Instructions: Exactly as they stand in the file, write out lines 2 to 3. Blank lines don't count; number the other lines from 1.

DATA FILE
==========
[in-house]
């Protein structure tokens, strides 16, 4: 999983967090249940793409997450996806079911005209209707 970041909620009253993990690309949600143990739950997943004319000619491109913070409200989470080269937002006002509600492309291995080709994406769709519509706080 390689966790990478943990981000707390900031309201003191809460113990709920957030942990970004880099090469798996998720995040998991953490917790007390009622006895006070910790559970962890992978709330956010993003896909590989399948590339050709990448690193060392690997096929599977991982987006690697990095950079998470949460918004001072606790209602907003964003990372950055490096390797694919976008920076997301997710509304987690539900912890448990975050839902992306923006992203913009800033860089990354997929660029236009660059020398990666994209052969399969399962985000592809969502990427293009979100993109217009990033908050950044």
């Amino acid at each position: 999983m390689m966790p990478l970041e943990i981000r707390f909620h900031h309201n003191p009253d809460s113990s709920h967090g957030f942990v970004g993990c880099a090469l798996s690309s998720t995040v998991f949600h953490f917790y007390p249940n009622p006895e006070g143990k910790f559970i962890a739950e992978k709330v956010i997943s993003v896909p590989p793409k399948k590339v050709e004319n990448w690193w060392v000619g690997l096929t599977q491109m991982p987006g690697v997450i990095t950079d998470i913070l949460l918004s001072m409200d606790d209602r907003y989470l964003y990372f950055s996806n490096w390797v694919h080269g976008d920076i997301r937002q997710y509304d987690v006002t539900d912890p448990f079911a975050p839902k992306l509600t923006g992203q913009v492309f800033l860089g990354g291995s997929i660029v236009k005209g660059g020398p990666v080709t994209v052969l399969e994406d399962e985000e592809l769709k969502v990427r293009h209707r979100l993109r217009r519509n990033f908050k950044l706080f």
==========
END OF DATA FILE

């Protein structure tokens, strides 16, 4: 999983967090249940793409997450996806079911005209209707 970041909620009253993990690309949600143990739950997943004319000619491109913070409200989470080269937002006002509600492309291995080709994406769709519509706080 390689966790990478943990981000707390900031309201003191809460113990709920957030942990970004880099090469798996998720995040998991953490917790007390009622006895006070910790559970962890992978709330956010993003896909590989399948590339050709990448690193060392690997096929599977991982987006690697990095950079998470949460918004001072606790209602907003964003990372950055490096390797694919976008920076997301997710509304987690539900912890448990975050839902992306923006992203913009800033860089990354997929660029236009660059020398990666994209052969399969399962985000592809969502990427293009979100993109217009990033908050950044």
């Amino acid at each position: 999983m390689m966790p990478l970041e943990i981000r707390f909620h900031h309201n003191p009253d809460s113990s709920h967090g957030f942990v970004g993990c880099a090469l798996s690309s998720t995040v998991f949600h953490f917790y007390p249940n009622p006895e006070g143990k910790f559970i962890a739950e992978k709330v956010i997943s993003v896909p590989p793409k399948k590339v050709e004319n990448w690193w060392v000619g690997l096929t599977q491109m991982p987006g690697v997450i990095t950079d998470i913070l949460l918004s001072m409200d606790d209602r907003y989470l964003y990372f950055s996806n490096w390797v694919h080269g976008d920076i997301r937002q997710y509304d987690v006002t539900d912890p448990f079911a975050p839902k992306l509600t923006g992203q913009v492309f800033l860089g990354g291995s997929i660029v236009k005209g660059g020398p990666v080709t994209v052969l399969e994406d399962e985000e592809l769709k969502v990427r293009h209707r979100l993109r217009r519509n990033f908050k950044l706080f």